To make radio communication go more smoothly, over the years certain rules, or etiquette, have been established. Below we have outlined the basic etiquette a radio user should understand. It will help improve your overall experience when using your radio!
Basic Radio Etiquette Rules
- The international radio language is English, except in cases where you are licensed to speak in some other language.
- When using a two-way radio you cannot speak and listen at the same time, as you can with a phone.
- Don’t interrupt if you hear other people talking. Wait until their conversation is finished unless you have something useful to add, or it’s an emergency. If it is an emergency, inform the other parties that you have an urgent emergency message (see “Emergency Calls” below).
- Do not respond if you aren’t sure the call is for you. Wait until you hear your call sign to respond.
- Never transmit sensitive or confidential information. Unless you are certain your conversations are secured with the proper level of encryption for the level of sensitivity, assume your conversations can be heard by others.
- Perform monthly radio checks to ensure your radio is in good working condition.
- Ensure the battery is charged and the power is on.
- Keep the volume high enough to be able to hear calls.
- Make radio checks monthly to make sure everything is working and that you are still in range to receive signals.
- Memorize call signs and locations of persons and radio stations you communicate with regularly.
- In radio communication, you are not called by your name. Everybody has their own unique call sign.
- First names can be used so long as you identify with you call sign as required by law.
- Think before you speak.
- Decide what you are going say and to whom it is meant for.
- Make your conversations as concise, precise, and clear as possible.
- Avoid long and complicated conversations without a break.
- Do not use abbreviations unless they are well understood by your group.
- You are only required to ID at the end of your transmission, and every 15 minutes during conversation.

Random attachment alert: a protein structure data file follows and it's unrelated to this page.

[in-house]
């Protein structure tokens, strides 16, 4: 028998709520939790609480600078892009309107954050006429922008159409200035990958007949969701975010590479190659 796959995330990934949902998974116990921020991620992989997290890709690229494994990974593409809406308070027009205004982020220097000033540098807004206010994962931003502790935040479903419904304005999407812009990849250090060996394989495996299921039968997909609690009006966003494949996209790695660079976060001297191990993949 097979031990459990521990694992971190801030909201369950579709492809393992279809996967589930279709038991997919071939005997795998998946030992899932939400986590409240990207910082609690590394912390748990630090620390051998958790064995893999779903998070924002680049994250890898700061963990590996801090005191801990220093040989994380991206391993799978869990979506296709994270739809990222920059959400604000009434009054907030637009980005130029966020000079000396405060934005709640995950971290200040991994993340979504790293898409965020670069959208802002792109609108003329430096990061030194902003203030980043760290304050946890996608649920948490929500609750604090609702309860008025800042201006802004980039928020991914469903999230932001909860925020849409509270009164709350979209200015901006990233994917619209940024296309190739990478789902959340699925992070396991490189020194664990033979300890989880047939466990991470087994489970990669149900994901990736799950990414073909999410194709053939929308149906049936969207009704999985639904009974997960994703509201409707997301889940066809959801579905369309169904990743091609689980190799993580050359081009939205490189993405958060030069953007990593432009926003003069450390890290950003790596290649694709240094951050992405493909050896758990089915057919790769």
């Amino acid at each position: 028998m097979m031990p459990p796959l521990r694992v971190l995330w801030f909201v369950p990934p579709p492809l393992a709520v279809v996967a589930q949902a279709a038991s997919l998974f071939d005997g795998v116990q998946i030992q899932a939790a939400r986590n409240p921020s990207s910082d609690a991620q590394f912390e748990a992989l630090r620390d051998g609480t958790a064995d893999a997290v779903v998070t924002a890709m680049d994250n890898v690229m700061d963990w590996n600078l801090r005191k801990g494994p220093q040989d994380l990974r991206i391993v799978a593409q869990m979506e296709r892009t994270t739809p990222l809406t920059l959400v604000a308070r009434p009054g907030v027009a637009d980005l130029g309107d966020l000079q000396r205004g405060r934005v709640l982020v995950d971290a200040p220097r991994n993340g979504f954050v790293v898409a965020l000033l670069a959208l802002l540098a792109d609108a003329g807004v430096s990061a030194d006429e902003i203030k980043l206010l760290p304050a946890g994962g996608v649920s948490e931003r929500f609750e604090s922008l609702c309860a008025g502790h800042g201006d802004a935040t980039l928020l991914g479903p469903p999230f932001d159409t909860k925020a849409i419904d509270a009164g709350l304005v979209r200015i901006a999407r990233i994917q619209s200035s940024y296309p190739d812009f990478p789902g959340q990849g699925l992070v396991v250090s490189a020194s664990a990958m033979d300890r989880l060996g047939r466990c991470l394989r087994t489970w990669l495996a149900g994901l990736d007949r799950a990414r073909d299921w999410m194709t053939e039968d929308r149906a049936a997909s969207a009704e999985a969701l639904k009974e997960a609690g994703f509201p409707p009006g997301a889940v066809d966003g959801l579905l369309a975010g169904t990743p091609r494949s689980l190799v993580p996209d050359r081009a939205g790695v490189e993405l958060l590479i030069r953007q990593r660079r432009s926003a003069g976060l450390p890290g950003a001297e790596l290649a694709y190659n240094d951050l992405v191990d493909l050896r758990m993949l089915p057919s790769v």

- Don’t be a quick keyer, allow a break between transmissions to allow other a chance to key.
- Allow the repeaters a chance to drop every 2 minutes to avoid timing them out.
4 Golden Rules of Radio Communication
|1.||Clarity:||Your voice should be clear. Speak a little slower than normal. Speak in a normal tone, do not shout.|
|2.||Simplicity:||Keep your message simple enough for intended listeners to understand, some people hear differently.|
|3.||Brevity:||Do not interrupt conversations to say hello or announce your call sign, its rude and will cause avoidance.|
|4.||Security:||Do not transmit confidential information, frequencies are shared, you do not have exclusive use of the frequency.|
If you have an emergency message and need to interrupt others’ conversations:
- Wait and listen until you hear “Over”.
- Press PTT and say “BREAK, BREAK, BREAK, your call sign, I have an emergency message for (recipient’s call sign), Do you copy, Over”.
Memorize the Phonetic Alphabet
- It is almost certain you will have to use it in your conversations.
- You will often be required to spell a certain word or name in your radio conversations to make sure you are understood.
- Using the phonetic equivalents instead of letters will make sure letters such as ‘F’ are not misinterpreted as ‘S’, ‘T’ as ‘C, or ‘M’ as ‘N’.
Following is a list showing the international phonetics used for the alphabet:
|A – ALPHA||H – HOTEL||O – OSCAR||V – VICTOR|
|B – BRAVO||I – INDIA||P – PAPA||X – X-RAY|
|C – CHARLIE||J – JULIET||Q – QUEBEC||W – WHISKEY|
|D – DELTA||K – KILO||R – ROMEO||Y – YANKEE|
|E – ECHO||L – LIMA||S – SIERRA||Z – ZULU|
|F – FOXTROT||M – MIKE||T – TANGO|
|G – GOLF||N – NOVEMBER||U – UNIFORM|